America’s appetite for pizza is stupendous. Every day we eat 100 acres of it—some 3 billion pies per year (with pepperoni the most popular topping). How did we get here? The story is nearly as old as the New World.
The Pie’s Humble Origins
Although humans’ appetite for yummy, hot flatbread dates back at least 12,000 years, pizza didn’t start taking shape until Spanish explorers brought tomatoes from the Americas to Europe. At first, chefs worried that the exotic red fruits were poisonous—and prudes thought them sinful because their flesh felt human. But cooks in southern Italy weren’t so timid. They figured out that squashing a few ripe ones on flatbread before baking made something wonderful.
Pizza got a big boost in 1889 when Neapolitan baker Raffaele Esposito presented Queen Margherita of Italy with a pie in the colors of the Italian flag: red tomatoes with green basil and white mozzarella. When the queen told Esposito how much she liked it, he named the combo for her. Today, pizza Margherita is known around the world.
Coming to America
A few years later, in 1897, Gennaro Lombardi opened a grocery store and bakery on Spring Street in New York’s Little Italy. To make the most of the oven’s heat after the morning loaves were done, he baked flattened bread dough topped with crushed tomatoes and sold each pie for five cents. They were such a hit that in 1905 Lombardi opened America’s first licensed pizzeria. Like Lombardi’s, many of the old-time pizzerias that still thrive in the Northeast started the same way, as bread makers putting out pizza on the side. Roseland restaurant, which opened as a bakery in Derby, Conn., in 1935, became a pizza parlor when World War II gas rationing made delivering bread impossible.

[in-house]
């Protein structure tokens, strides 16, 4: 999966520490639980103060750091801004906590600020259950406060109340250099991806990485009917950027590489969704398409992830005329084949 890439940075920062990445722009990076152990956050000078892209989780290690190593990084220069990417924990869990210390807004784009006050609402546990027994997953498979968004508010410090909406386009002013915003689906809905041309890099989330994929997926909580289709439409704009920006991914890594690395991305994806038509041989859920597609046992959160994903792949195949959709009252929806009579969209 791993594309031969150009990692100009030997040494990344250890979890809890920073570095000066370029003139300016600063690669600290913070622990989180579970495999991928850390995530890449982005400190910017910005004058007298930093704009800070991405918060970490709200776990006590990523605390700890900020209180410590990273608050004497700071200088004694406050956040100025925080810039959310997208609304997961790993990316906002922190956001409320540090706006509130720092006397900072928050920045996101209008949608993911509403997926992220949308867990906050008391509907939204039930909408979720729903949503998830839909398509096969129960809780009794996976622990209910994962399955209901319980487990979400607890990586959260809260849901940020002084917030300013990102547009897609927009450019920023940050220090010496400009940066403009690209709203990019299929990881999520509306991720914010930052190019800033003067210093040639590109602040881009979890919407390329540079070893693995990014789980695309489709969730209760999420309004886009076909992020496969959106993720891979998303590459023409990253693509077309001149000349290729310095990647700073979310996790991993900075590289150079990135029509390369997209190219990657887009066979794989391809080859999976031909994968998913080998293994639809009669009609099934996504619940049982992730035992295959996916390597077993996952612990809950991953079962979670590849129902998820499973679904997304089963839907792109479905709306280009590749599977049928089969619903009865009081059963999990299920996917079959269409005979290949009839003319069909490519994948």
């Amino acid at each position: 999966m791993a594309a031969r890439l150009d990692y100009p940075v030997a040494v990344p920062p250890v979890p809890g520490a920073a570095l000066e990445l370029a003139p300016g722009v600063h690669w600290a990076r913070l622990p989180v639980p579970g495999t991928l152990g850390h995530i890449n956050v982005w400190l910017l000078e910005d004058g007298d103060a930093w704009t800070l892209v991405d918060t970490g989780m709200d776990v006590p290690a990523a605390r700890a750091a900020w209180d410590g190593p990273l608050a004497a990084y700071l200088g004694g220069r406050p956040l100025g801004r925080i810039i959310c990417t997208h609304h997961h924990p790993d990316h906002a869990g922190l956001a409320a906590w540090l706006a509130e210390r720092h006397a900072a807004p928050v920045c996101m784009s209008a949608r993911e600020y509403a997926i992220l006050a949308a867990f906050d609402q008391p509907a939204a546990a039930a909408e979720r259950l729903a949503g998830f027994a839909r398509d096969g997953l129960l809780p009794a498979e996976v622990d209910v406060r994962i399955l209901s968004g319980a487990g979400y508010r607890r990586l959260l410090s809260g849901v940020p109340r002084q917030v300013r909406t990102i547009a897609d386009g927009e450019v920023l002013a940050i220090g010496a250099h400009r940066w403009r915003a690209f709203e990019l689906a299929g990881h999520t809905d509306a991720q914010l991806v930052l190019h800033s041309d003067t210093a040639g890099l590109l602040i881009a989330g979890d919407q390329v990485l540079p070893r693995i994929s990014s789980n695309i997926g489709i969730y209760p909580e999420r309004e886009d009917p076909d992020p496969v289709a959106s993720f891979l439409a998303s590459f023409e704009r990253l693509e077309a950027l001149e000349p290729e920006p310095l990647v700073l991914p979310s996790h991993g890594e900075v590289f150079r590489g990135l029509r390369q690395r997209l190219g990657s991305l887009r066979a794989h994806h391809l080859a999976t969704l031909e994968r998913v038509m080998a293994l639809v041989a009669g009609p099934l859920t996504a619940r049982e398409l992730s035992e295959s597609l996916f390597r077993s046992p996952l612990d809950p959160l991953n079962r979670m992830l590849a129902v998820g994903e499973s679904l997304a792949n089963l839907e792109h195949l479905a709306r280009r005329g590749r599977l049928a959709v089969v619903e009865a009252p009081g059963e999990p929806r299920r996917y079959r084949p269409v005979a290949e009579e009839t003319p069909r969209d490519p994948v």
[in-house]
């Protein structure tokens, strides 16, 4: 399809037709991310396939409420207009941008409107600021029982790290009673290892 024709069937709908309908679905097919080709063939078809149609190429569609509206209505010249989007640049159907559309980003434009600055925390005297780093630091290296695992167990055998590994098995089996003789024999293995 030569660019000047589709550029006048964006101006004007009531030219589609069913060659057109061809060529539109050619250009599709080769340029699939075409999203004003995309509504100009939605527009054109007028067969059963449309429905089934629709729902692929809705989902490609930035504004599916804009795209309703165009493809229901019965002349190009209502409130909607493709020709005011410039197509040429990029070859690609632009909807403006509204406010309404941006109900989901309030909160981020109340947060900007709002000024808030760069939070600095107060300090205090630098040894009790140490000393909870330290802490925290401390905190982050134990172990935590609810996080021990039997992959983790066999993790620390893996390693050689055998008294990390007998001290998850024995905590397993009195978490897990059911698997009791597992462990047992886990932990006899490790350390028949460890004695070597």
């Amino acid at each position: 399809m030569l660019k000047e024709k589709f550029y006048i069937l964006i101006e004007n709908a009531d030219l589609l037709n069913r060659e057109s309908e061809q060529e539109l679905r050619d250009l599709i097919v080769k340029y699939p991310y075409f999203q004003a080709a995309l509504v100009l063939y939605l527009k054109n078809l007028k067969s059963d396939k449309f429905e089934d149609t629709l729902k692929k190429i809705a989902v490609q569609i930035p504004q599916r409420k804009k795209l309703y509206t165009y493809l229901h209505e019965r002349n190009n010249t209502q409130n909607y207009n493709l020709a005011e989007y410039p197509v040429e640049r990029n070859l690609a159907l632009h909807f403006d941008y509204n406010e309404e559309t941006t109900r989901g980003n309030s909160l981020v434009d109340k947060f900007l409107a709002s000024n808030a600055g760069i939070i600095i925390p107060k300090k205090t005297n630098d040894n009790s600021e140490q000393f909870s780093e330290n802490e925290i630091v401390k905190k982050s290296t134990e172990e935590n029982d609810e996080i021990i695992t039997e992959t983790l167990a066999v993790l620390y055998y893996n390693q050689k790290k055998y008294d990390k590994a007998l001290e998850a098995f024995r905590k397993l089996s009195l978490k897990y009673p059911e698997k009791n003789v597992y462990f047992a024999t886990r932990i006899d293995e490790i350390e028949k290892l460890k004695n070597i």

Prior to the war, most Americans hadn’t even heard of pizza. It was foreign food, a novelty dish found only in Italian neighborhoods. Even at Roseland, which catered to an Italian-American clientele, pizza was a bit mysterious at first. Lina Scatolini Lucarelli, whose father, John Scatolini, cofounded the eatery and whose children now help run it, remembers that when they started serving pizza, her father had her draw a picture of a pie and take it around to the tables so customers knew what they were getting.
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